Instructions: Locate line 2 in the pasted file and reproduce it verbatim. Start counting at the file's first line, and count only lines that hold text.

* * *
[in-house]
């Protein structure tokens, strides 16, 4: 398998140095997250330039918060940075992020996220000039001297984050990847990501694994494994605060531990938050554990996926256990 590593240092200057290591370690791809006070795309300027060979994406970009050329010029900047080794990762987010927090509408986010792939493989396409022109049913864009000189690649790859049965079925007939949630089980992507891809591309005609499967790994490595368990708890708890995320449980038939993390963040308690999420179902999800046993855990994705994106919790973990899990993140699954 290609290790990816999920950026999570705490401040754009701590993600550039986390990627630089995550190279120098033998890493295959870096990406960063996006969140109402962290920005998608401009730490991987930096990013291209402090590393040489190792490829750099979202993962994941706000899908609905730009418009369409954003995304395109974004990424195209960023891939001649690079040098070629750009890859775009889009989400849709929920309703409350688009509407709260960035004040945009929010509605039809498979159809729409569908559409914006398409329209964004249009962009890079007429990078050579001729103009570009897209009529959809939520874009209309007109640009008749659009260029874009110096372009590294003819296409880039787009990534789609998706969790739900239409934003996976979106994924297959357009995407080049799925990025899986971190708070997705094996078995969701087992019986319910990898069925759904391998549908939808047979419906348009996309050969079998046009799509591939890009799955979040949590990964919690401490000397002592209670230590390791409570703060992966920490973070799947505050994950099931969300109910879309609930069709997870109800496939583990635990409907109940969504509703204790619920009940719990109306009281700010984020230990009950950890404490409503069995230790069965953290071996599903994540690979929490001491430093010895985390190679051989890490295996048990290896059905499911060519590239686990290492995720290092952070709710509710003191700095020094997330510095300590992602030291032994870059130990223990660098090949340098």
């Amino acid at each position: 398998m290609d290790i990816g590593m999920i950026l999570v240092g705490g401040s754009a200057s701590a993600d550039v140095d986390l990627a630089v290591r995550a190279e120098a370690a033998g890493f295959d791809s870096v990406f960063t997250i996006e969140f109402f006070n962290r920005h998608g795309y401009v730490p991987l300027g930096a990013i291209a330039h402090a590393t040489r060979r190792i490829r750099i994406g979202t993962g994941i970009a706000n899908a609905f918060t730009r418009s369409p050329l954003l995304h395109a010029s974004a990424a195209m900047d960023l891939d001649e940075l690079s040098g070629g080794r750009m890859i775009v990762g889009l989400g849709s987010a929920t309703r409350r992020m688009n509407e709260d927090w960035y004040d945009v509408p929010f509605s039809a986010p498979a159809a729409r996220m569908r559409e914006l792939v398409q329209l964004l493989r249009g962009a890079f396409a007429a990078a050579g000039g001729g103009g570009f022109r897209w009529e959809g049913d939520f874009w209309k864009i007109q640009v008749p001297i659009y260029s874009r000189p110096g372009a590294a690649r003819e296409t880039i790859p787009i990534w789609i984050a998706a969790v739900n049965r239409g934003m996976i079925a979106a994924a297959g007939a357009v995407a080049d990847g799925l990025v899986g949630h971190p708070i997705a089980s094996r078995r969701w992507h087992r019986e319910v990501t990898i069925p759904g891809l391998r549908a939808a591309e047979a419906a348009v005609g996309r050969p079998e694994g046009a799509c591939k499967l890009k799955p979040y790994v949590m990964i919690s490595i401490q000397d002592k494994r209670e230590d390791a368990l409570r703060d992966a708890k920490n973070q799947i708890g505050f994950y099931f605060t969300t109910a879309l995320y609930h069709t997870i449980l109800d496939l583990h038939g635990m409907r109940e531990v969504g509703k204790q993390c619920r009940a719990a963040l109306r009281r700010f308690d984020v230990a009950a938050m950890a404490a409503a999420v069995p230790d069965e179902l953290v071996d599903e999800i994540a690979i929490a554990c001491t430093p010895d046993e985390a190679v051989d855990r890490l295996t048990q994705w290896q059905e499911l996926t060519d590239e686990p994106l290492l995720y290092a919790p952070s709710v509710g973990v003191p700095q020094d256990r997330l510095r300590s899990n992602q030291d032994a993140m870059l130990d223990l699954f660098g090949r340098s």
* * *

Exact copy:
């Protein structure tokens, strides 16, 4: 398998140095997250330039918060940075992020996220000039001297984050990847990501694994494994605060531990938050554990996926256990 590593240092200057290591370690791809006070795309300027060979994406970009050329010029900047080794990762987010927090509408986010792939493989396409022109049913864009000189690649790859049965079925007939949630089980992507891809591309005609499967790994490595368990708890708890995320449980038939993390963040308690999420179902999800046993855990994705994106919790973990899990993140699954 290609290790990816999920950026999570705490401040754009701590993600550039986390990627630089995550190279120098033998890493295959870096990406960063996006969140109402962290920005998608401009730490991987930096990013291209402090590393040489190792490829750099979202993962994941706000899908609905730009418009369409954003995304395109974004990424195209960023891939001649690079040098070629750009890859775009889009989400849709929920309703409350688009509407709260960035004040945009929010509605039809498979159809729409569908559409914006398409329209964004249009962009890079007429990078050579001729103009570009897209009529959809939520874009209309007109640009008749659009260029874009110096372009590294003819296409880039787009990534789609998706969790739900239409934003996976979106994924297959357009995407080049799925990025899986971190708070997705094996078995969701087992019986319910990898069925759904391998549908939808047979419906348009996309050969079998046009799509591939890009799955979040949590990964919690401490000397002592209670230590390791409570703060992966920490973070799947505050994950099931969300109910879309609930069709997870109800496939583990635990409907109940969504509703204790619920009940719990109306009281700010984020230990009950950890404490409503069995230790069965953290071996599903994540690979929490001491430093010895985390190679051989890490295996048990290896059905499911060519590239686990290492995720290092952070709710509710003191700095020094997330510095300590992602030291032994870059130990223990660098090949340098």